On August 6, 2020, the US Office of the Comptroller of the Currency (OCC) announced an $80 million civil penalty against Virginia-based Capital One, N.A., and Capital One Bank (USA), N.A. The fine was part of a settlement that the OCC reached with Capital One based on the OCC’s findings that the bank failed to implement effective risk assessment processes before it transferred a major portion of its information technology operation to a public cloud environment, and failed to establish appropriate risk management for that cloud operating environment.
The OCC found that Capital One transferred its information technology operations to the cloud environment in or around 2015, but failed to implement effective network security controls, adequate data loss prevention controls, and an effective alert system. The OCC also found that an internal audit by Capital One failed to identify and report deficiencies in its cloud environment to its Audit Committee, and that Capital One’s Board of Directors failed to take effective actions to hold management accountable, particularly in addressing concerns regarding certain internal control gaps and weaknesses. The OCC ultimately determined that Capital One failed to comply with 12 C.F.R. Part 30, Appendix B, “Interagency Guidelines Establishing Information Security Standards,” and engaged in “unsafe or unsound practices that were part of a pattern of misconduct.”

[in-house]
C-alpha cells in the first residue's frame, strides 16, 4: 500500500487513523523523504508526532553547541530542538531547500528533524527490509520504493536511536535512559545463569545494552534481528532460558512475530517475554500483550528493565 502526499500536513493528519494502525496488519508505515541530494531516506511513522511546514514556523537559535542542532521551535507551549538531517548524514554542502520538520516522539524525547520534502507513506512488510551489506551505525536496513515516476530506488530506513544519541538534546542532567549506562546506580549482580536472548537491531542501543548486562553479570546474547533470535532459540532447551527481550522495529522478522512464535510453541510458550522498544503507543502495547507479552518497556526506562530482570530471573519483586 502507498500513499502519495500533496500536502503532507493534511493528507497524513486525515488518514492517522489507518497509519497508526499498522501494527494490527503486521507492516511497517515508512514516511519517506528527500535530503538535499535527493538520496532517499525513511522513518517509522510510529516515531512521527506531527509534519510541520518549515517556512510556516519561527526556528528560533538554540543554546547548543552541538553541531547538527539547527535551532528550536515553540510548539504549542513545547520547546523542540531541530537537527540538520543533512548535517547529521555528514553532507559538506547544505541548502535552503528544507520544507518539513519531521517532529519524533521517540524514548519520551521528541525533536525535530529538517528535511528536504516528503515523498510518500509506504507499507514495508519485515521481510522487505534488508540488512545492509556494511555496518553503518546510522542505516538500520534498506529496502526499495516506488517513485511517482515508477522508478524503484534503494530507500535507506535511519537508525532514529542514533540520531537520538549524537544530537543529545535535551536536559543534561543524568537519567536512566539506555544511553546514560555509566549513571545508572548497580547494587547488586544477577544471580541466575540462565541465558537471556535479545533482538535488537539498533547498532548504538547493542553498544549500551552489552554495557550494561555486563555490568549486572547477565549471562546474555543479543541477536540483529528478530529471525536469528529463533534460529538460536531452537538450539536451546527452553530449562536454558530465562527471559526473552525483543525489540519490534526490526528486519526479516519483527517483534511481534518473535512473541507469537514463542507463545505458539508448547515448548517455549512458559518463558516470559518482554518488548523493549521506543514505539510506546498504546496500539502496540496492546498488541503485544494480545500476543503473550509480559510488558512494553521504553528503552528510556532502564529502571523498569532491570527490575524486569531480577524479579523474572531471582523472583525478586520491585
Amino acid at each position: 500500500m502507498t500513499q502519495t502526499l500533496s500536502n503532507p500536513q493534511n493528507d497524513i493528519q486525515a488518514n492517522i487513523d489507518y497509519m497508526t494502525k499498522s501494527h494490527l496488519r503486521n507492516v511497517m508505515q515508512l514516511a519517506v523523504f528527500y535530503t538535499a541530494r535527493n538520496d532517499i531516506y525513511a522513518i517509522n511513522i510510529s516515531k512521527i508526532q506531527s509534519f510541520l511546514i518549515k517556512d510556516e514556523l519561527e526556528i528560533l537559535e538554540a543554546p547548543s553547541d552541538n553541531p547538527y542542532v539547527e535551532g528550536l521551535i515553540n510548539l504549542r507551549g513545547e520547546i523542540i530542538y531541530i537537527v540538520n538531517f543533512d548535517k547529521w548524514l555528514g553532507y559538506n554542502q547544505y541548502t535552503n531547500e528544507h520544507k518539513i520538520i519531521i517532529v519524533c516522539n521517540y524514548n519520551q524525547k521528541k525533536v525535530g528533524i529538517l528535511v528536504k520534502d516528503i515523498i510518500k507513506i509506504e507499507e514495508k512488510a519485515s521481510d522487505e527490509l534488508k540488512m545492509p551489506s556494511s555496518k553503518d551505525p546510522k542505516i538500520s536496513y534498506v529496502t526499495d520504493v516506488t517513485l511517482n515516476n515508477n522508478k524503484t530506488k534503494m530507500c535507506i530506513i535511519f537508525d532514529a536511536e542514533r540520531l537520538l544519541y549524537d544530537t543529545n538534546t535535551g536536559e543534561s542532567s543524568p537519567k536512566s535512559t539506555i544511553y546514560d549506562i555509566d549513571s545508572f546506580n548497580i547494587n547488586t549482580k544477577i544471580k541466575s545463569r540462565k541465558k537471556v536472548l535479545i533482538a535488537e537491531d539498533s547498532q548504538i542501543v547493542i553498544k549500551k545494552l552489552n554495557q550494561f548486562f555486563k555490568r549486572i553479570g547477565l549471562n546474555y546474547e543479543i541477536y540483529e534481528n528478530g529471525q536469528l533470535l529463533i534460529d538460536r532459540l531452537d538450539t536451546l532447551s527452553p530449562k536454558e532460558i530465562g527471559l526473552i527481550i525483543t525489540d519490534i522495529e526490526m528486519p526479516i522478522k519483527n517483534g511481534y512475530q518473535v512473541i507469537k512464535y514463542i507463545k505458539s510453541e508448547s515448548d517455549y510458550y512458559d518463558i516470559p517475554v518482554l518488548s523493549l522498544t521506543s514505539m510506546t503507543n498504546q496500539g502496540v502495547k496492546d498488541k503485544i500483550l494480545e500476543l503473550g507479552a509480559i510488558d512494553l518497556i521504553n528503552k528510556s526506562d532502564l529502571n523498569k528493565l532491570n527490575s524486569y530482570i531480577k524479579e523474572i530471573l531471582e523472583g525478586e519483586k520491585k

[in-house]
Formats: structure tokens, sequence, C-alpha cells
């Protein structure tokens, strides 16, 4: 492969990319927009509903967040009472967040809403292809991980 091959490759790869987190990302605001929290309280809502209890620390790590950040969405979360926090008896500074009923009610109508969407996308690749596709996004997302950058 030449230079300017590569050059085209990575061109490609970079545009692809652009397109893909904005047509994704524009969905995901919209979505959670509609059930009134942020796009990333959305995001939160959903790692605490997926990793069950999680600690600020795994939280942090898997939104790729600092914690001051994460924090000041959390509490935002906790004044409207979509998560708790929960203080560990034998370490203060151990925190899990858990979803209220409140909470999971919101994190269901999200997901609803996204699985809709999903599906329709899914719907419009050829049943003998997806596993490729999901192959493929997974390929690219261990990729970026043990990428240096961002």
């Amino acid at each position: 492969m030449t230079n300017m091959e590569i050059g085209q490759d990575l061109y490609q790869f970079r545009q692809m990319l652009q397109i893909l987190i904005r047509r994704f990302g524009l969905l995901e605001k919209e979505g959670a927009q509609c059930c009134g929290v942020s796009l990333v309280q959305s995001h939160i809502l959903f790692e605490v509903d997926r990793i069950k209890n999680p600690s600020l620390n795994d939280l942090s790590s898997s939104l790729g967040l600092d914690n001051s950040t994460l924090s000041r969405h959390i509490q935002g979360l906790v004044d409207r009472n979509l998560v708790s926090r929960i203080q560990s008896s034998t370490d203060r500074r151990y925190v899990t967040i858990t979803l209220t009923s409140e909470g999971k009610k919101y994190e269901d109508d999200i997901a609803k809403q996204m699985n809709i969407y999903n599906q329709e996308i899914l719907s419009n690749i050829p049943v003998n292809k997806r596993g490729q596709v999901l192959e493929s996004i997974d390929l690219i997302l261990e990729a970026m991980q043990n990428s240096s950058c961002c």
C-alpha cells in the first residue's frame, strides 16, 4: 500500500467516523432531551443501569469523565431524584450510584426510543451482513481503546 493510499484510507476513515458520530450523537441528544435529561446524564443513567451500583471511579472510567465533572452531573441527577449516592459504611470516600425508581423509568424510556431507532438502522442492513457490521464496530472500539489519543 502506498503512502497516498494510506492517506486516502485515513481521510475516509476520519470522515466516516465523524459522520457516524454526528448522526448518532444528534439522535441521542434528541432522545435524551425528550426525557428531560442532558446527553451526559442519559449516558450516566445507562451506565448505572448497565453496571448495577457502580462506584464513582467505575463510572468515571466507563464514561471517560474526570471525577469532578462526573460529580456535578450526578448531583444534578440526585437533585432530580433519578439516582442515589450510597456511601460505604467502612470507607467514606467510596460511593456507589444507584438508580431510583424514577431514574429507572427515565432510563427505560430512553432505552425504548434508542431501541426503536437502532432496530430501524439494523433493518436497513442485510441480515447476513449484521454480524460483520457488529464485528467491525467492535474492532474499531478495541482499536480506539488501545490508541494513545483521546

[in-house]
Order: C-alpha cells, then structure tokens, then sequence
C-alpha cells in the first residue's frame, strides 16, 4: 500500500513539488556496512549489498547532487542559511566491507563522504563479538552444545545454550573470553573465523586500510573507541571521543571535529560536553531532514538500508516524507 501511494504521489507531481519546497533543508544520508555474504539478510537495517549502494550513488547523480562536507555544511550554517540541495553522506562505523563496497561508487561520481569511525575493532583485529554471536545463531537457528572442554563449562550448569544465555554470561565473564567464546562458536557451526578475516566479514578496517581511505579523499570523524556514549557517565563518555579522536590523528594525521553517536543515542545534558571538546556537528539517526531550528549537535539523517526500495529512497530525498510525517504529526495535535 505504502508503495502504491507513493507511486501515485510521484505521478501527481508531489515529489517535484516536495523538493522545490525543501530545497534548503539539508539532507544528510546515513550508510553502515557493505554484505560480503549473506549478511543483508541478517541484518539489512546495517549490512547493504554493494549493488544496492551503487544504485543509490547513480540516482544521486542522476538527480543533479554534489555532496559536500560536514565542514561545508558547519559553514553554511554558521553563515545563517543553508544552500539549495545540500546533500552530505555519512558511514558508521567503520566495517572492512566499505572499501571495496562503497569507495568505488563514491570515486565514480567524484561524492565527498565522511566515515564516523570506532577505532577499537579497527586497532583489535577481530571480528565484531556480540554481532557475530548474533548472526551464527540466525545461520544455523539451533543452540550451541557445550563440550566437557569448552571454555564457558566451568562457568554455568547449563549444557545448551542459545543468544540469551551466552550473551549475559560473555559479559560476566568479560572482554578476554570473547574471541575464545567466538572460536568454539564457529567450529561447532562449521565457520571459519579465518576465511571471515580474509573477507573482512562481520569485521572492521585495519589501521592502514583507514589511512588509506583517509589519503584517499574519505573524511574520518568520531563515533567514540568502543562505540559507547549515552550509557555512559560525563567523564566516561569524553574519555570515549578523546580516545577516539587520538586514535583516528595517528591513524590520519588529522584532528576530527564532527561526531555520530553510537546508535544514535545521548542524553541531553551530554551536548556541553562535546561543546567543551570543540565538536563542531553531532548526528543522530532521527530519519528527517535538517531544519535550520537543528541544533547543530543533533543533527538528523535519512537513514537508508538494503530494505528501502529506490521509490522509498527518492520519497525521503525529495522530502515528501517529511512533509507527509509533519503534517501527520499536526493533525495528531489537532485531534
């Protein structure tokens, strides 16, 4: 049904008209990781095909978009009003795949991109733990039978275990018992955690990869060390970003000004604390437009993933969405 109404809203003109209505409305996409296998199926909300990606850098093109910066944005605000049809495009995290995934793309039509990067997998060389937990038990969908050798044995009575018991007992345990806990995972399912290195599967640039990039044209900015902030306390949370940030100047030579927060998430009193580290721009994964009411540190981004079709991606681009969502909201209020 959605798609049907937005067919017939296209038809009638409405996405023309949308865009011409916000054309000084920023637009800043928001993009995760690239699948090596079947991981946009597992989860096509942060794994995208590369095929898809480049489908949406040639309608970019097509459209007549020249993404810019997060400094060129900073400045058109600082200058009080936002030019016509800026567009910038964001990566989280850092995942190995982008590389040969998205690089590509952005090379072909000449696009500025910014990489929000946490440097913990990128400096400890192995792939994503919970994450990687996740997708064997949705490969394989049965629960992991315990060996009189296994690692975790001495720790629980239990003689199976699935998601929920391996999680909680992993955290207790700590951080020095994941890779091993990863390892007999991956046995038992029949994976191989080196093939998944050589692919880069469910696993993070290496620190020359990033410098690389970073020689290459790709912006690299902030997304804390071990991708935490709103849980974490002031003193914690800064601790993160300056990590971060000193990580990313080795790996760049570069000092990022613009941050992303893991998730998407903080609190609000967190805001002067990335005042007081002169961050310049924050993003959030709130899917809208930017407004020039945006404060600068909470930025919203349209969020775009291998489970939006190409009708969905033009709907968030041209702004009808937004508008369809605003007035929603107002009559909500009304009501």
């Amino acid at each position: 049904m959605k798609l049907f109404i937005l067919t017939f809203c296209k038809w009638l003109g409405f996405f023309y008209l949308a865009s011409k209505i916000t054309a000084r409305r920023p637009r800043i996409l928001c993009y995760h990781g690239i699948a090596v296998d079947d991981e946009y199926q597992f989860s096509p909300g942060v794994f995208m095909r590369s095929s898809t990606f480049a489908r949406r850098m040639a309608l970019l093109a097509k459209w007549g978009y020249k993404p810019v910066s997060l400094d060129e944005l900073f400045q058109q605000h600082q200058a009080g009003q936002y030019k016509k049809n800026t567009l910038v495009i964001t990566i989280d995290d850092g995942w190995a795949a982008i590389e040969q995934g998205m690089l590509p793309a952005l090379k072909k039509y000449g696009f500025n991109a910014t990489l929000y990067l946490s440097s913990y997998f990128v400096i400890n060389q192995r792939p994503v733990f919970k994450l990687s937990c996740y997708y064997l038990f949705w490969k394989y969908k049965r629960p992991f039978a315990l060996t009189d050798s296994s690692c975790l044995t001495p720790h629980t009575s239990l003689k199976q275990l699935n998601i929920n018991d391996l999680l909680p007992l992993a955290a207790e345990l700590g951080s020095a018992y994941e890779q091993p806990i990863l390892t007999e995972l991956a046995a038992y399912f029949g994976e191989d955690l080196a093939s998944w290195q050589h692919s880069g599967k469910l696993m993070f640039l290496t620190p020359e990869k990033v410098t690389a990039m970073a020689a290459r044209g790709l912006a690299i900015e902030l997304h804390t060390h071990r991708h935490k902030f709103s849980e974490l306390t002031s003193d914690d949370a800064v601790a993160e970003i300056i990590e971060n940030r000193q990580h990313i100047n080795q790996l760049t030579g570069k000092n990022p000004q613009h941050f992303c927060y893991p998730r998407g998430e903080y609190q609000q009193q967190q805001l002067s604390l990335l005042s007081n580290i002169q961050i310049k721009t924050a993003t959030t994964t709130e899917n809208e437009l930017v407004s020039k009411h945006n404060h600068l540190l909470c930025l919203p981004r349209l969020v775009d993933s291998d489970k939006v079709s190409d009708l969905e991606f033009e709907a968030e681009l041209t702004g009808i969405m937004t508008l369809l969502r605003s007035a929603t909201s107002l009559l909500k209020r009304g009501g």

Pursuant to the Consent Orders, Capital One is required to appoint a Compliance Committee that will submit periodic updates to OCC regarding its efforts to address the identified deficiencies. The bank must also develop a written “Comprehensive Action Plan” within 60 days of the effective date of the Orders detailing the remedial actions necessary to achieve compliance, and submit several risk assessment, audit, and oversight management reports to the OCC within 90 days that detail its plans to improve its cloud operation security program.
Capital One has already begun taking measures to correct the deficiencies, according to the Consent Orders. The OCC also expressed in its public statement that it “positively considered the bank’s customer notification and remediation efforts” when assessing the $80 million penalty.
The settlement follows a 2019 cyber incident that, according to Capital One, affected 100 million customers in the US and 6 million in Canada when a lone hacker gained access to personal information in credit card applications submitted to the bank between 2005 and 2019. The hacker was apprehended, and according to Capital One, the data was recovered by the FBI with no evidence that it was shared or used in a fraudulent manner.
OCC Press Release | Consent Order – Fine | Consent Order – Cease and Desist | Capital One Press Statement (2019)